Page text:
InDesign Insider Training: Interactive PDFs
Illustration by John Hersey
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The curious history of the interactive PDF


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InDesign Insider Training: Interactive PDFs

with David Blatner

Video: The curious history of the interactive PDF

In the early 1990's, John (UNKNOWN) (UNKNOWN) and some brilliant folks at Adobe came up with the idea of a portable document. A file that you could transfer from computer to computer. And it would always look and act the same. It's hard to remember now, how revolutionary this idea was, but I remember plenty of folks who thought it just couldn't be done. The technical hurdles were huge, though the benefits were clear. Especially back then, when it was a real pain to send people your documents. Some people called this idea e-paper, but Adobe called their software reader, a bright, and colorful name.

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Watch the Online Video Course InDesign Insider Training: Interactive PDFs
2h 22m Intermediate Jul 23, 2013 Updated Jan 17, 2014

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While PDFs can be used for printing, they also have interactive features that make them great for forms, brochures, and prototypes. In this course, InDesign insider David Blatner tells you what interactive PDFs are, why they're so useful, and how to make them yourself with Adobe InDesign and Acrobat. Learn to make hyperlinks to websites, other pages in your document, and email; add buttons that navigate, show, and hide content; create a form with check boxes and text entry fields; and embed audio and video. Plus, discover how to add polish with calculations, page transitions, and more.

Topics include:
  • Creating a new interactive document
  • Linking to URLs and mail addresses
  • Creating bookmarks
  • Adding buttons with rollover states
  • Adding text, list, and submit fields to forms
  • Embedding audio and video
  • Adding page transitions
  • Best practices for exporting high-quality interactive PDF files
Subject:
Design
Software:
InDesign
Author:
David Blatner

The curious history of the interactive PDF

In the early 1990's, John (UNKNOWN) (UNKNOWN) and some brilliant folks at Adobe came up with the idea of a portable document. A file that you could transfer from computer to computer. And it would always look and act the same. It's hard to remember now, how revolutionary this idea was, but I remember plenty of folks who thought it just couldn't be done. The technical hurdles were huge, though the benefits were clear. Especially back then, when it was a real pain to send people your documents. Some people called this idea e-paper, but Adobe called their software reader, a bright, and colorful name.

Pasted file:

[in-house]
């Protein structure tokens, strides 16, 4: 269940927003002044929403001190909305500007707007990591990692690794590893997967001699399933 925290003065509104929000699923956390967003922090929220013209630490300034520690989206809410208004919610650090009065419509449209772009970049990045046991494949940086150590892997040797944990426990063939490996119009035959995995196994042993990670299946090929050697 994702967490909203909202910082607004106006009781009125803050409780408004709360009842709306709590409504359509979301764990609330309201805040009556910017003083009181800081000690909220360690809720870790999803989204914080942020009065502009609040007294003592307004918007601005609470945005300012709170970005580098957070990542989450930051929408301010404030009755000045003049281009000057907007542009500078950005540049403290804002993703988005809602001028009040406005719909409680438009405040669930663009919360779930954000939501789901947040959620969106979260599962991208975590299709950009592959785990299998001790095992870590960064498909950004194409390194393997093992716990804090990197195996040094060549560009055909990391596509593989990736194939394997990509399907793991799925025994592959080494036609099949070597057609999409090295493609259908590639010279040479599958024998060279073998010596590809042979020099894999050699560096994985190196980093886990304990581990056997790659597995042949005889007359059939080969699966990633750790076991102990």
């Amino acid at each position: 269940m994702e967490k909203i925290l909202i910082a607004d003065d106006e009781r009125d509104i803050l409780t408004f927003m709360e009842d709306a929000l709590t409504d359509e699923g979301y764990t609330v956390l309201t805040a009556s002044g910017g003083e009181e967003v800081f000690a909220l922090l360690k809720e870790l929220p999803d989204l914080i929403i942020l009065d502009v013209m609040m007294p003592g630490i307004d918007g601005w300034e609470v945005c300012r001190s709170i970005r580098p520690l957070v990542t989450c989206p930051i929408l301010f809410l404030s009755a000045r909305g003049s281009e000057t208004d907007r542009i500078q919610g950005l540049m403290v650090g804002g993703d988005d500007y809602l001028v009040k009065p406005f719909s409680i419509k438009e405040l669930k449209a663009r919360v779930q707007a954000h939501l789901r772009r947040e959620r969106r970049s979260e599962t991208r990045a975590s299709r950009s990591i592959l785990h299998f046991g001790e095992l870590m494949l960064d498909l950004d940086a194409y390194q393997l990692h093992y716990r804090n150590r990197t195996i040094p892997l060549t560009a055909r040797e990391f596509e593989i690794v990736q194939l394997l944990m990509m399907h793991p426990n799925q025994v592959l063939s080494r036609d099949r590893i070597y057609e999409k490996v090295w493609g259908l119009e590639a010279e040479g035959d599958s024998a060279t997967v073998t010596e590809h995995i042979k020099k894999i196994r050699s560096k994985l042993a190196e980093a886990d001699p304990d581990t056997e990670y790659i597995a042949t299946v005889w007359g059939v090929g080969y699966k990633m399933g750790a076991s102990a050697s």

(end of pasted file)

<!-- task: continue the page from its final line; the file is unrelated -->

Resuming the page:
Carousel, and they code named their technology Camelot, a reference to a glorious place filled with optimism. Ultimately, the name came down to earth a bit and became know as the Portable Document Format or PDF and the software became known as Acrobat. There's no doubt that it took a while to catch on too. Adobe lost money for several years in a row, as they tried to get people to use it. But over the past two decades, PDF went from crazy idea to a world wide standard. And today is the source of most of Adobe's revenue.

But to me, one of the coolest things about PDF is that from the beginning it was designed to be a container for almost anything. Adobe knew that the world was made of more than just text and photographs laid out in printed newsletters and books. Because of Adobe's forethought, PDF files can contain movies, music, buttons, notes, animations you can even embed other files or run programs from within it so that a PDF can react to you. Hundreds of millions of people now use PDF to fill out forms, read magazines and documentation.

Unfortunately, that original dream of a true universal document that everyone sees, and interacts with the same has broken down a little bit in recent years, because not everyone uses Adobe's own Acrobat Reader anymore. While PDF is a standard, not all PDF readers, that is, the software that you use to interact with the PDF, not all of them work the same, or show the same things. In fact, even Adobe's Reader app doesn't work the same way on all devices. What you see on a desktop or a laptop might be slightly different than what you experience on a tablet or phone. Now I'm still a big believer in PDF, but as I'll explain in a later chapter, its not a perfect solution.

Ultimately, the more you know about how to make an interactive PDF, the better off you're going to be in insuring success.

Find answers to the most frequently asked questions about InDesign Insider Training: Interactive PDFs .


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Q: I am trying to turn objects in a layered InDesign document into buttons, following the lessons in Chapter 3, but they don't show up when I export to PDF. What's wrong?
A: This is a known issue with InDesign, stacked layers, and buttons. The final stacking order in your PDF is actually determined by the order the buttons are created, not the stacking order of the layers in your document. David Blatner has researched and proposed a solution to this issue on his InDesign Secrets blog. Read more about it here.
Q: This course was updated on 01/17/2014. What changed?
A: The author updated three movies in the "Links and Bookmarks" chapter, since the behavior of hyperlinks has recently changed in InDesign CC.
 
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